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POP MUSIC REVIEW : The Cutting Edge Is Gone From Brand New Heavies

August 17, 1994

Brand New Heavies, very old grooves.

Although the English band flirted with the cutting edge a couple of years ago on its second album, a round-robin collaboration with a host of rappers, the Brand New Heavies are partisans of natural, organic R&B. At the House of Blues on Monday they took the stage in classic deployment, the core group's bass and drums supported by keyboards and a live horn section.

They went on to demonstrate that while purity is fine, it's not enough. The Brand New Heavies have all the parts in place, from Sly to James Brown, but there's no inspiration or inner fire. The band doesn't bring much songwriting flair to the table, mainly coming up with pleasant, digestible product along the lines of the R&B hit "Never Stop." There are no evident efforts to expand the traditions they re-enact.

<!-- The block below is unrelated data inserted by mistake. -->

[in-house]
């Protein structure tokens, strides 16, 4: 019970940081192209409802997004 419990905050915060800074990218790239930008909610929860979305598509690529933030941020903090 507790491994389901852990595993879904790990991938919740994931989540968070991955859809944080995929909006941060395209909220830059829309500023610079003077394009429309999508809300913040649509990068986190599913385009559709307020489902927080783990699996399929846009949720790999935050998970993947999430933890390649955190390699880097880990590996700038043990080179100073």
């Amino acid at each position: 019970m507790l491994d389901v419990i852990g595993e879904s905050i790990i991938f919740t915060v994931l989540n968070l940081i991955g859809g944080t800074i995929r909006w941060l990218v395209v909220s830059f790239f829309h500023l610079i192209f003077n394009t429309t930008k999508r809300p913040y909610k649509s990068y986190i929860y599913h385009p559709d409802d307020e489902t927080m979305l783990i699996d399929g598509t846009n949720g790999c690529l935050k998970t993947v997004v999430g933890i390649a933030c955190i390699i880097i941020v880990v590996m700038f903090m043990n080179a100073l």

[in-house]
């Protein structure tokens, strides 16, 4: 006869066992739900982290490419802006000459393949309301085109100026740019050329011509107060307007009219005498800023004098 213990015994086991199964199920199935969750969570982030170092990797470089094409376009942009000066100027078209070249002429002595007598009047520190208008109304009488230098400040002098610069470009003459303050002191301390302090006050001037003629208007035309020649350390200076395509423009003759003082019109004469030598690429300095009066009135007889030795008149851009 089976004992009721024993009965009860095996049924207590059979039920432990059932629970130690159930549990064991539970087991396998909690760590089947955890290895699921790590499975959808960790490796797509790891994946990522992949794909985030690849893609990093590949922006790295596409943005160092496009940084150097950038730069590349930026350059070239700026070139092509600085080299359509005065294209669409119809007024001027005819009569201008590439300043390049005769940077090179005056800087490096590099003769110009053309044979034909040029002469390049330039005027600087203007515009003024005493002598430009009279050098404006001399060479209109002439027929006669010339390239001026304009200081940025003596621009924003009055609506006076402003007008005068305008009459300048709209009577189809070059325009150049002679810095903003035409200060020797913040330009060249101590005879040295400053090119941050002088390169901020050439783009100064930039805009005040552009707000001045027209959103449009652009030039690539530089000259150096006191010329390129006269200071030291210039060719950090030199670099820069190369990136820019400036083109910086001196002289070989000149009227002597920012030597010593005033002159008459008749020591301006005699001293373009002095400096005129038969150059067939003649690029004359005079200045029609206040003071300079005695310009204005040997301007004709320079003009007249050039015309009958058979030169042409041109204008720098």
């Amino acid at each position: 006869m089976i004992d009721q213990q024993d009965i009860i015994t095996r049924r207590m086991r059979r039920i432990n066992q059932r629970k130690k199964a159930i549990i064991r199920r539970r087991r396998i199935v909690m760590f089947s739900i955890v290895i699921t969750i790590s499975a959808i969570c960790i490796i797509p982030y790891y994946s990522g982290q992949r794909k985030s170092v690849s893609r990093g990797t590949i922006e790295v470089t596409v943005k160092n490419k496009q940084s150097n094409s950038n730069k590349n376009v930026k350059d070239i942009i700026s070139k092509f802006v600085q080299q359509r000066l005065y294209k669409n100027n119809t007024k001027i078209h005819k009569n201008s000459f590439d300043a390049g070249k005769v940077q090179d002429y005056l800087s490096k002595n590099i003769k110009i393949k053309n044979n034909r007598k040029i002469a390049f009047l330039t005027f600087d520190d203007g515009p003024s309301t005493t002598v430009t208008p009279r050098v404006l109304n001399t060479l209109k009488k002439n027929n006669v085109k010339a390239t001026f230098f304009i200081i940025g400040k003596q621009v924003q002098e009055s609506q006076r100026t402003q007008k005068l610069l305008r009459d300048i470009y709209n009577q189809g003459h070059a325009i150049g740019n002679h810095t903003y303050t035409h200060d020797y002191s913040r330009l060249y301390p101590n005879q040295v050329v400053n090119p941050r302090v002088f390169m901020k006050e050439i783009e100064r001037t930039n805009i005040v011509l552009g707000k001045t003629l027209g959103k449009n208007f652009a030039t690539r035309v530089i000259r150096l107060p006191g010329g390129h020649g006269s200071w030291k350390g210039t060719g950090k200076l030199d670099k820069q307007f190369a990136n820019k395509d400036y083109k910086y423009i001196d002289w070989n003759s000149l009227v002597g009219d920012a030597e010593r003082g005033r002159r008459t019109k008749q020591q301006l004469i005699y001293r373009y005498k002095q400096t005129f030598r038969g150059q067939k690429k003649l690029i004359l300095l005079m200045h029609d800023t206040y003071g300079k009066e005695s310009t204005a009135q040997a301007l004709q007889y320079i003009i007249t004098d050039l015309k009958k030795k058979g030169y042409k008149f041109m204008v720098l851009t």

Singer N'Dea Davenport's vocals on record have some supple expressiveness, but in Monday's spotty sound mix she sounded anonymous on all but the softest ballads. The formless show kept stalling out whenever it got some momentum going.

The best moments were the more relaxed ones, where the music was able to stretch and breathe. When the band powered on all cylinders, it over-syncopated until the beats were minced beyond recognition.

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